Americans are saving more. Too bad that popular money market mutual funds, which hold $2.8 trillion in assets, are barely earning any return. Money market funds are essentially short-term cash investments, but unlike money market deposit accounts, they are not FDIC insured. If you want to preserve your principal, consider three alternatives that can offer potentially higher yields.
Regular Savings AccountYou can move your money instantly to where it can earn more -- and it's FDIC insured. But interest rates, while better than what you may see in money market funds, are still low.
Certificate of DepositConsider bank CDs with maturity dates starting from a year to 15 months. Bank CDs are FDIC insured and can mature in one month to five years, with a longer maturity garnering a higher rate of return. But keep the maturity short in case rates rise.
Guaranteed Savings AnnuityConsider a savings, or deferred, annuity if you have money market funds held in retirement accounts. Interest rates on a fixed deferred annuity purchased in a
retirement account can be fixed or floating. Annuities are a long-term insurance contract intended for retirement, but if you've already committed the money to retirement, a fixed annuity could provide an alternative to a money market fund.
An investment in a money market fund is not insured or guaranteed by the FDIC or any other government agency. Although the fund seeks to preserve the value of your investment at $1 per share, it is possible to lose money by investing in the fund.
Investments/InsuranceInvestment and insurance products are not deposits, not insured by FDIC or any government agency, and not guaranteed by the bank. Investments and certain insurance products may lose value. The fixed annuity guarantee against principal loss depends on the claims-paying ability of the insurance company. There are costs associated with annuities, including surrender fees, early withdrawal penalties and mortality risk expenses. Annuities do not provide any tax-deferral advantage over other types of investments within a qualified plan.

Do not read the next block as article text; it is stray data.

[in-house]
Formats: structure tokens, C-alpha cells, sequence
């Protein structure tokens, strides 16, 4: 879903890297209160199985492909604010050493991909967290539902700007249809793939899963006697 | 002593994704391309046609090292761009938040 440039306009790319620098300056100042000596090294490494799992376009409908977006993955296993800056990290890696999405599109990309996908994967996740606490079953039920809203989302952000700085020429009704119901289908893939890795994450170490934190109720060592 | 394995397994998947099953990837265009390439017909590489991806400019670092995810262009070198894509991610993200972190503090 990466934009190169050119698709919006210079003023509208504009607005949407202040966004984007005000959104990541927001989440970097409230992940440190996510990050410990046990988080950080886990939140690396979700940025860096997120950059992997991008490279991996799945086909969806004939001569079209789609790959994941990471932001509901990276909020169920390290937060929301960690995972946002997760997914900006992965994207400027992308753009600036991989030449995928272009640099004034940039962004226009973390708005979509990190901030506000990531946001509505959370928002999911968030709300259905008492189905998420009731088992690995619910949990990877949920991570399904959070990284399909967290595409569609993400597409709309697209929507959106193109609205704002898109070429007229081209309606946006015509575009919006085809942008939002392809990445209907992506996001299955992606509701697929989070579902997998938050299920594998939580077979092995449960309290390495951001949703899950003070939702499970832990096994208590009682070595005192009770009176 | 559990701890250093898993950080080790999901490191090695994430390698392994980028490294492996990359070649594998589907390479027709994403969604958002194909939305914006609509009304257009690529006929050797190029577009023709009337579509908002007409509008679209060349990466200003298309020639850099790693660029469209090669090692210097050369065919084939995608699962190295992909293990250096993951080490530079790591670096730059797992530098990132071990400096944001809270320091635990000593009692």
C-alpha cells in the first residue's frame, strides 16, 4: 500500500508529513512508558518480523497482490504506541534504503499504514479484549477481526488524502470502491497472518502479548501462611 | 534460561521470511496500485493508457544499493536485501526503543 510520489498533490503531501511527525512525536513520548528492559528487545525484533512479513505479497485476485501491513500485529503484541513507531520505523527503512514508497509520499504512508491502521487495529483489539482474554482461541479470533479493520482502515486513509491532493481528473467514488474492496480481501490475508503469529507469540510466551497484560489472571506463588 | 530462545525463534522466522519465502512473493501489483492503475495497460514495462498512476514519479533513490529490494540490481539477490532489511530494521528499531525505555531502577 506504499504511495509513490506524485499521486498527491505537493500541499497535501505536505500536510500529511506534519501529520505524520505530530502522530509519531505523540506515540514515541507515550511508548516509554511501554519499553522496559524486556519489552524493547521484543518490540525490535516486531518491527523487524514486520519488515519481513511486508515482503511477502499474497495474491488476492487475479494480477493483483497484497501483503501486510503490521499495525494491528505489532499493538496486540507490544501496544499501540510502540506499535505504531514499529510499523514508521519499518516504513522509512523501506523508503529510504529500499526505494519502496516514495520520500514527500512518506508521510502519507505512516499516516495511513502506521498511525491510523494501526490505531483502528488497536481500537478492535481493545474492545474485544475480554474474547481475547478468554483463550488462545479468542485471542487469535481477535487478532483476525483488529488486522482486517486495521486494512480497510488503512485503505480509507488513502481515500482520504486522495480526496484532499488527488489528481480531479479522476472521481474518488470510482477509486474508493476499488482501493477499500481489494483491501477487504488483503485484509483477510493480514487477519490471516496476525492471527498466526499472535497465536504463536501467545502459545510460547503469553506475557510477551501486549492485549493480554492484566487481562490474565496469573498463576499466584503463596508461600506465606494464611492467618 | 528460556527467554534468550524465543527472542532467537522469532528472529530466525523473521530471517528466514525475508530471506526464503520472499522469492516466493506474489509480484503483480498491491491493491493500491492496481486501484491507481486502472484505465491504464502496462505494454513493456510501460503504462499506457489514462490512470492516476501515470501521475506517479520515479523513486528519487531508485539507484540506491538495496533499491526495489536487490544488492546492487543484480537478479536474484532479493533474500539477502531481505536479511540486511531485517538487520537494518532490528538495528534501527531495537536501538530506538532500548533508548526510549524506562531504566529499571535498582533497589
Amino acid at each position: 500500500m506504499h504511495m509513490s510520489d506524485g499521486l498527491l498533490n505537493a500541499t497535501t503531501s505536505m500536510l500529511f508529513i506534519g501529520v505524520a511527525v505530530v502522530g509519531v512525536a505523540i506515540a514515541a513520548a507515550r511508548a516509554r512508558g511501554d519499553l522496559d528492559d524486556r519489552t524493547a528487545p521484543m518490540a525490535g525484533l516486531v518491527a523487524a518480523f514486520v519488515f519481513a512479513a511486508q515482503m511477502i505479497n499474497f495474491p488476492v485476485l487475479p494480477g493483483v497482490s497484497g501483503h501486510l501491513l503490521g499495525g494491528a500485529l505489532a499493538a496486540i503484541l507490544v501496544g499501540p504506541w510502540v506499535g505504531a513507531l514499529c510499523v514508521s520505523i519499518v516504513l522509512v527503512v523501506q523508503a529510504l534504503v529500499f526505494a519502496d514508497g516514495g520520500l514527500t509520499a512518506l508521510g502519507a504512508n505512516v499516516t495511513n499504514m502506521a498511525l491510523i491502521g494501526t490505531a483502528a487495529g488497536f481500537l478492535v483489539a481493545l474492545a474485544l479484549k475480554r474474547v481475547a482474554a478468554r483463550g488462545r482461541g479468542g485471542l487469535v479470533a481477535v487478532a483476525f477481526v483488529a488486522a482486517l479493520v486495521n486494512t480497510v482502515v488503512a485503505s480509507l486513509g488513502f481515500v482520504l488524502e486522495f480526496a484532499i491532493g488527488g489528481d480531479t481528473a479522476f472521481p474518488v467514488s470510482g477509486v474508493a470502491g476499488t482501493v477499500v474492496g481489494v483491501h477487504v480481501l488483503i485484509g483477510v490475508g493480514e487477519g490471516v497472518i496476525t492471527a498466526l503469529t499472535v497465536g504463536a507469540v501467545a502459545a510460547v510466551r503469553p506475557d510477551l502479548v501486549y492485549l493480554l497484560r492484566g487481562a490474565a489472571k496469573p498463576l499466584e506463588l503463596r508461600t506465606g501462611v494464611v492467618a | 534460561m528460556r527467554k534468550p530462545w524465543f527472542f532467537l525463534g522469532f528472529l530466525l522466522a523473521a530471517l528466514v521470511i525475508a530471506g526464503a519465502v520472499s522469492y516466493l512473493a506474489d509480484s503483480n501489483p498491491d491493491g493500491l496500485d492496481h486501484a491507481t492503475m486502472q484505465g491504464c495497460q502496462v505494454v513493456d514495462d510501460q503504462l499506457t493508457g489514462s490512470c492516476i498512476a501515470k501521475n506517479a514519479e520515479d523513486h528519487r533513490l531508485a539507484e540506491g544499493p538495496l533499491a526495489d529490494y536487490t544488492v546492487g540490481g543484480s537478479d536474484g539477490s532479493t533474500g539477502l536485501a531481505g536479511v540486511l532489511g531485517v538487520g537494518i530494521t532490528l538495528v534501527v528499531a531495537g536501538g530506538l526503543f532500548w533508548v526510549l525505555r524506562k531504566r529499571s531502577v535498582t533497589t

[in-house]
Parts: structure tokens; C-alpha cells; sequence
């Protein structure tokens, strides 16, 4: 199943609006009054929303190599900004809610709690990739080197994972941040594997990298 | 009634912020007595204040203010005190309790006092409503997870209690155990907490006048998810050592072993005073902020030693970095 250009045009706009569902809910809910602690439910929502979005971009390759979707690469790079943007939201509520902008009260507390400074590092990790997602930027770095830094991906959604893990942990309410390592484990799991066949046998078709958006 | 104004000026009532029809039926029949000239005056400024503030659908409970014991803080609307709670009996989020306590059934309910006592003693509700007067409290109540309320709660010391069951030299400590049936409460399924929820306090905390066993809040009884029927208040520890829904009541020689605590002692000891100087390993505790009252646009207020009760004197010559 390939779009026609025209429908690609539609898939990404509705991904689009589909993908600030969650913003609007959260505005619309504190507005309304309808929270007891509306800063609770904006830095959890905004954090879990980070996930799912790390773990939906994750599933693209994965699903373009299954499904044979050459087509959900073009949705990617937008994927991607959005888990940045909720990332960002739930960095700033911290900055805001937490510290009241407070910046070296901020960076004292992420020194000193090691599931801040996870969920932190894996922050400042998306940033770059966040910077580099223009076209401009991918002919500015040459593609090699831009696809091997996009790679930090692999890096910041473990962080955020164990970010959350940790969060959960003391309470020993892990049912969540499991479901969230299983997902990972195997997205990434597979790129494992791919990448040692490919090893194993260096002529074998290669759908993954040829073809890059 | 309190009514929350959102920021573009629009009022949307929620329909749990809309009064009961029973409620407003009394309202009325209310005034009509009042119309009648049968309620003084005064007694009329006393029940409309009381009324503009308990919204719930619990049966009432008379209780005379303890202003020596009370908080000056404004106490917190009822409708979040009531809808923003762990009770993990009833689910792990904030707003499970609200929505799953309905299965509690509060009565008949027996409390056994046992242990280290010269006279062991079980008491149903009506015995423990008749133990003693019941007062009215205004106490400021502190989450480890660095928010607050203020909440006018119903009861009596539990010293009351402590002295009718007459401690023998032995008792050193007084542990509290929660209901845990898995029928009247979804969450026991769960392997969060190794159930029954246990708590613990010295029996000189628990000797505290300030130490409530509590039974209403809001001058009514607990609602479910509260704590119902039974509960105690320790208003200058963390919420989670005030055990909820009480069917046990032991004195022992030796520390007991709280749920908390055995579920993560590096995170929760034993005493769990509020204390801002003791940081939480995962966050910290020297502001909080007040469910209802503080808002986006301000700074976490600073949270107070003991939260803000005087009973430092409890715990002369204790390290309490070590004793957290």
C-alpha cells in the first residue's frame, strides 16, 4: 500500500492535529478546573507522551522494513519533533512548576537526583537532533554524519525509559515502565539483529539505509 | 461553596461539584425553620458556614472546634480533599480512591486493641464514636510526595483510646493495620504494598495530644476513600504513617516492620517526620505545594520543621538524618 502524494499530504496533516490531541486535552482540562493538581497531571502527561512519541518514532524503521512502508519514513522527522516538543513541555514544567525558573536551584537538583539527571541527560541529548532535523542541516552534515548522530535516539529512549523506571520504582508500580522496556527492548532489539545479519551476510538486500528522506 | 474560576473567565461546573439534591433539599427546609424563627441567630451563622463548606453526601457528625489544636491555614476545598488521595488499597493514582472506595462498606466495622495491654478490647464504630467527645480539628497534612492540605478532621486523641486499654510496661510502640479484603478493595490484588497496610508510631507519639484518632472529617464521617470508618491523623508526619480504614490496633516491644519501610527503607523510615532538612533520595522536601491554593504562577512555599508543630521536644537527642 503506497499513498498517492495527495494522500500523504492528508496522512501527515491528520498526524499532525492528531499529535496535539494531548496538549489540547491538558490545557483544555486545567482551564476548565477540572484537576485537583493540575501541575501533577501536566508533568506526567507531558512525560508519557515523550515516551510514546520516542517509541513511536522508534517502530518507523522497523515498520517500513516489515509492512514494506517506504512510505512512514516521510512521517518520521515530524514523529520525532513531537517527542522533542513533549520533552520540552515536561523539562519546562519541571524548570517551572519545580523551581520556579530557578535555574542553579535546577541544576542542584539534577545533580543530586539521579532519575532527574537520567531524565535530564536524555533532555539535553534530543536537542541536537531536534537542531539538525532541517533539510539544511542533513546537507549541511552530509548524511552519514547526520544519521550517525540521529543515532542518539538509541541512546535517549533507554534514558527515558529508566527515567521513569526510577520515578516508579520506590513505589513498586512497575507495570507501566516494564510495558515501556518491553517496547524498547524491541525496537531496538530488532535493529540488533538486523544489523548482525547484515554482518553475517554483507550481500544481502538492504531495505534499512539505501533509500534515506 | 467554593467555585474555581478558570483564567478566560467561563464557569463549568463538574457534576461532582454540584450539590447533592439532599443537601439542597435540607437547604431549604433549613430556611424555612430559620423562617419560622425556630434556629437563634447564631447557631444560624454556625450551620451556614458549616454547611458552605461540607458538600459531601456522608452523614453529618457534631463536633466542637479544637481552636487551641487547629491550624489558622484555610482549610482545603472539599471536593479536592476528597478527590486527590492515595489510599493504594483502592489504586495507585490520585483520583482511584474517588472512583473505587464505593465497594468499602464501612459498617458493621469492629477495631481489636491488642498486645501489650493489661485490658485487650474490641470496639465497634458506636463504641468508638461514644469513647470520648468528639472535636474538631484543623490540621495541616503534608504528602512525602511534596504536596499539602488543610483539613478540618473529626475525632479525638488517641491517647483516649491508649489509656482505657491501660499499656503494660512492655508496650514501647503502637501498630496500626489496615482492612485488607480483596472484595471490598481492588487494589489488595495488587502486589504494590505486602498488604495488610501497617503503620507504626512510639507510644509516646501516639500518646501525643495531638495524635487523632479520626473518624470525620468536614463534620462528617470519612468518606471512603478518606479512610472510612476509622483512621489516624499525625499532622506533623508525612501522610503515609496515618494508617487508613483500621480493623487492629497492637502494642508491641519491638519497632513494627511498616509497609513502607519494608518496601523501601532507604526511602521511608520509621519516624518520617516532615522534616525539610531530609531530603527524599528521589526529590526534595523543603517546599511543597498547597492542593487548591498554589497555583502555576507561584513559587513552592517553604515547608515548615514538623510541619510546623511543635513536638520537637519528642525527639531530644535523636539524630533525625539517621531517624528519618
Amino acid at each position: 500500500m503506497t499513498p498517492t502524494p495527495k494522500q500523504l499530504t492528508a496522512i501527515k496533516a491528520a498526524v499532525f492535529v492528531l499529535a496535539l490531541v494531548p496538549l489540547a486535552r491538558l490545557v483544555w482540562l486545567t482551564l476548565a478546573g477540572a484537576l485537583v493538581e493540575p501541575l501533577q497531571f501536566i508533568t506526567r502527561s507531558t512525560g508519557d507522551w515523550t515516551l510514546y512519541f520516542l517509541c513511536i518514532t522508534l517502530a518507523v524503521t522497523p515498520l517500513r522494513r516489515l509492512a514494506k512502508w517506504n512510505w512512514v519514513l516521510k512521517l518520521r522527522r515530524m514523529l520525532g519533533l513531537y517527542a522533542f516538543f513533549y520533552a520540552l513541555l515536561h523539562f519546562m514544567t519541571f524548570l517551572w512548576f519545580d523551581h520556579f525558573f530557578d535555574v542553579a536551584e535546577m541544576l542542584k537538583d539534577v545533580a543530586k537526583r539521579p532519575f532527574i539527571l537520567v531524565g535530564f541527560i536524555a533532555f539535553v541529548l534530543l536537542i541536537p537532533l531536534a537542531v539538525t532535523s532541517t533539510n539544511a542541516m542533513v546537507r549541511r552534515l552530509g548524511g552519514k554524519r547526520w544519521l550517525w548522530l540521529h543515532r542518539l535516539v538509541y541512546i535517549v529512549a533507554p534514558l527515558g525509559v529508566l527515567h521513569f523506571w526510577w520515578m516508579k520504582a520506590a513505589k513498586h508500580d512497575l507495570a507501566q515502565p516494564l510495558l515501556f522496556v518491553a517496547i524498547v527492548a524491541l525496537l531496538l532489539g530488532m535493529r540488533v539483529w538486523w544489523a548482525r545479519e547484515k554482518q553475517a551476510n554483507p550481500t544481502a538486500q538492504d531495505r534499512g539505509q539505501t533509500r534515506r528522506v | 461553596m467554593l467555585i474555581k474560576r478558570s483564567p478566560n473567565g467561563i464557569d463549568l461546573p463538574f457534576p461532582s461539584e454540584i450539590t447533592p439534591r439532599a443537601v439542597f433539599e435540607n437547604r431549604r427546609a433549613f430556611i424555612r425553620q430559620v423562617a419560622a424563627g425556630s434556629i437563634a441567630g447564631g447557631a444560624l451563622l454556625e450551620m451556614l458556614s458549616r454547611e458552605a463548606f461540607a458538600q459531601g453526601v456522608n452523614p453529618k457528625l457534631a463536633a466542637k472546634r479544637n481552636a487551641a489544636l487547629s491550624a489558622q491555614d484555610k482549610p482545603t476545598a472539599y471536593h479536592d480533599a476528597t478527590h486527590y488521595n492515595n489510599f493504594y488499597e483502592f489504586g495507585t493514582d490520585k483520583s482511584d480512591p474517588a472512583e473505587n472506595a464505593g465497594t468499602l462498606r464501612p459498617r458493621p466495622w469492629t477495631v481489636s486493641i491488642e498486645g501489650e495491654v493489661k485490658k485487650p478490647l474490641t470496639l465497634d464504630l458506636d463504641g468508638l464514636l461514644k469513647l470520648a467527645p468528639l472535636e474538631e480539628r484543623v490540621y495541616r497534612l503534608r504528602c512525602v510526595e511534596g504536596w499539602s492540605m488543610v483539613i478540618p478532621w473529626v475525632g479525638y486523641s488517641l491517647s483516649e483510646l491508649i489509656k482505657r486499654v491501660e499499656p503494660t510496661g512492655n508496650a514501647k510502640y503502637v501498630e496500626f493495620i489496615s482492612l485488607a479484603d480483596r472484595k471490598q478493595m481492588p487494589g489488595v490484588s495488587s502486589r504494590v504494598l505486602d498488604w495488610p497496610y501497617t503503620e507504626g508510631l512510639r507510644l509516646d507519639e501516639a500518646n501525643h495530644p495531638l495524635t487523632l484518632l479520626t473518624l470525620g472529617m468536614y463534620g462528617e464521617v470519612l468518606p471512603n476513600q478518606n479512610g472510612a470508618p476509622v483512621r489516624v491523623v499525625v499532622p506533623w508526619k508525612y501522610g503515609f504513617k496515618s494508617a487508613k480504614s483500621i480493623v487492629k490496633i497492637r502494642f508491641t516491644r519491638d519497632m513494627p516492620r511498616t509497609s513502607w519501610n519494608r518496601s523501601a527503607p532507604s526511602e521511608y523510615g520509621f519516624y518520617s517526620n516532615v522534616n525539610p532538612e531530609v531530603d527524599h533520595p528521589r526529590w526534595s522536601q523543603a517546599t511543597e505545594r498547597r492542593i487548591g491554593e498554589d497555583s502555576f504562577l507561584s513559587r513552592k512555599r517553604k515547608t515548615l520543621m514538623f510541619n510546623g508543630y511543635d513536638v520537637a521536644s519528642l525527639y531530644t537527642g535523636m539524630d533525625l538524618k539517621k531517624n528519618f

See how you stack upWant a useful way to check the success of your investing strategy? Compare your stock portfolio's performance against an objective benchmark. Whether it's information from mutual fund research leaders like Lipper or Morningstar, or a stock index like the S&P 500, comparing your portfolio to an appropriate benchmark can help you see what's working and what needs help. For bonds, consider the Barclays Capital Aggregate Bond Index.
What's Your Investment Personality?Whatever your speed, make sure your investments are on the right track.
When it comes to investing, it's always a good idea to understand who you are and how you view your portfolio. June Walbert, a Certified Financial Planner practitioner with USAA, cites four of the most common types of investor personalities. Which one are you?
Full Speed Ahead If you're younger and have time, or if risk doesn't keep you up at night, a portfolio of almost exclusively stocks for higher returns may be for you. But, Walbert says, the key is to stay diversified across stock types so you're ready for whatever the market has to offer.
Driven With CautionFor those seeking higher returns but not willing to bet the farm, a portfolio with stocks plus some bonds may be right. "Putting 20 to 40 percent of your portfolio into bonds offers growth and the ability to temper swings in the market," says Walbert.
Slow and SteadyGetting ready for retirement? You might want to move more into bonds to build savings and income. A combination of investment-grade, high-yield and government bonds should be considered. "But don't forget completely about stocks, and make sure you're fully diversified for market volatility," notes Walbert.
Better Safe Than SorryIf keeping what you have is what matters most, a conservative portfolio of mostly bonds for income may do the trick. "But still retain 10 to 20 percent in stocks," says Walbert. "Every portfolio needs some potential for growth."
Diversification does not guarantee a profit or prevent a loss. Individual stocks will fluctuate in response to the activities of individual companies, general market, and economic conditions domestically and abroad. When redeemed or sold, stocks may be worth more or less than the original cost. Other fees and expenses are applicable to owning individual stocks.
-- Courtesy of USAA